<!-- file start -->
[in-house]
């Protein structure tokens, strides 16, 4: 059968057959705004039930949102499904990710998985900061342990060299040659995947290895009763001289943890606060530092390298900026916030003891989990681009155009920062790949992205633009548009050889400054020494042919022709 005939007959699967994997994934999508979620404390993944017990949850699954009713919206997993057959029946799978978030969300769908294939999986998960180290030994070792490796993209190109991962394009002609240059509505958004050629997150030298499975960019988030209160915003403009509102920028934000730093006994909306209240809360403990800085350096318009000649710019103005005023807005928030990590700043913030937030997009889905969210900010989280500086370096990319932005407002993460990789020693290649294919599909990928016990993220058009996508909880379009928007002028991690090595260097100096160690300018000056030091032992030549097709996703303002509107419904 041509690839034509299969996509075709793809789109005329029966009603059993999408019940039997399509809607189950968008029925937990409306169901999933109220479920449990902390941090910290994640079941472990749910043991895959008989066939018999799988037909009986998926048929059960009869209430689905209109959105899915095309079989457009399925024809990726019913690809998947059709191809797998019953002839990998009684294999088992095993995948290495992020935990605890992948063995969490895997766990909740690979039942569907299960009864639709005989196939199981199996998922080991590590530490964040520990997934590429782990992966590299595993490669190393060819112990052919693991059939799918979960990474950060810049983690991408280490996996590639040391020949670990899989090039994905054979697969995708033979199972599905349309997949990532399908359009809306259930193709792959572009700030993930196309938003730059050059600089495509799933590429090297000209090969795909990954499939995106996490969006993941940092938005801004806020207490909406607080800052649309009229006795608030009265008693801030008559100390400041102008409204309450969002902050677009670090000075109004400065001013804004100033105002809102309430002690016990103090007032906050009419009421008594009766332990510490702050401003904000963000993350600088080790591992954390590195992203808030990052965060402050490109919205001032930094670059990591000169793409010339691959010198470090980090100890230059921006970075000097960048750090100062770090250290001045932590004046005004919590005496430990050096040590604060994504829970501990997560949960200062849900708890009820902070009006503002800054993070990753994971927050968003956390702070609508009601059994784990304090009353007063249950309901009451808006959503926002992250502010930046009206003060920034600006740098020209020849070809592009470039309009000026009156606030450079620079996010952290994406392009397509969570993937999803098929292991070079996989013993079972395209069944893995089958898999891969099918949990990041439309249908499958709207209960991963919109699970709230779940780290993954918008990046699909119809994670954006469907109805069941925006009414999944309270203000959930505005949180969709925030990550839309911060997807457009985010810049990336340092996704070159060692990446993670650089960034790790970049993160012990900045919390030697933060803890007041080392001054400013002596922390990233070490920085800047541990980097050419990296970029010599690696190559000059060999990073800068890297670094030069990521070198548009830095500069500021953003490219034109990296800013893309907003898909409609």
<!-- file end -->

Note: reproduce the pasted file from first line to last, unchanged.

[in-house]
């Protein structure tokens, strides 16, 4: 059968057959705004039930949102499904990710998985900061342990060299040659995947290895009763001289943890606060530092390298900026916030003891989990681009155009920062790949992205633009548009050889400054020494042919022709 005939007959699967994997994934999508979620404390993944017990949850699954009713919206997993057959029946799978978030969300769908294939999986998960180290030994070792490796993209190109991962394009002609240059509505958004050629997150030298499975960019988030209160915003403009509102920028934000730093006994909306209240809360403990800085350096318009000649710019103005005023807005928030990590700043913030937030997009889905969210900010989280500086370096990319932005407002993460990789020693290649294919599909990928016990993220058009996508909880379009928007002028991690090595260097100096160690300018000056030091032992030549097709996703303002509107419904 041509690839034509299969996509075709793809789109005329029966009603059993999408019940039997399509809607189950968008029925937990409306169901999933109220479920449990902390941090910290994640079941472990749910043991895959008989066939018999799988037909009986998926048929059960009869209430689905209109959105899915095309079989457009399925024809990726019913690809998947059709191809797998019953002839990998009684294999088992095993995948290495992020935990605890992948063995969490895997766990909740690979039942569907299960009864639709005989196939199981199996998922080991590590530490964040520990997934590429782990992966590299595993490669190393060819112990052919693991059939799918979960990474950060810049983690991408280490996996590639040391020949670990899989090039994905054979697969995708033979199972599905349309997949990532399908359009809306259930193709792959572009700030993930196309938003730059050059600089495509799933590429090297000209090969795909990954499939995106996490969006993941940092938005801004806020207490909406607080800052649309009229006795608030009265008693801030008559100390400041102008409204309450969002902050677009670090000075109004400065001013804004100033105002809102309430002690016990103090007032906050009419009421008594009766332990510490702050401003904000963000993350600088080790591992954390590195992203808030990052965060402050490109919205001032930094670059990591000169793409010339691959010198470090980090100890230059921006970075000097960048750090100062770090250290001045932590004046005004919590005496430990050096040590604060994504829970501990997560949960200062849900708890009820902070009006503002800054993070990753994971927050968003956390702070609508009601059994784990304090009353007063249950309901009451808006959503926002992250502010930046009206003060920034600006740098020209020849070809592009470039309009000026009156606030450079620079996010952290994406392009397509969570993937999803098929292991070079996989013993079972395209069944893995089958898999891969099918949990990041439309249908499958709207209960991963919109699970709230779940780290993954918008990046699909119809994670954006469907109805069941925006009414999944309270203000959930505005949180969709925030990550839309911060997807457009985010810049990336340092996704070159060692990446993670650089960034790790970049993160012990900045919390030697933060803890007041080392001054400013002596922390990233070490920085800047541990980097050419990296970029010599690696190559000059060999990073800068890297670094030069990521070198548009830095500069500021953003490219034109990296800013893309907003898909409609």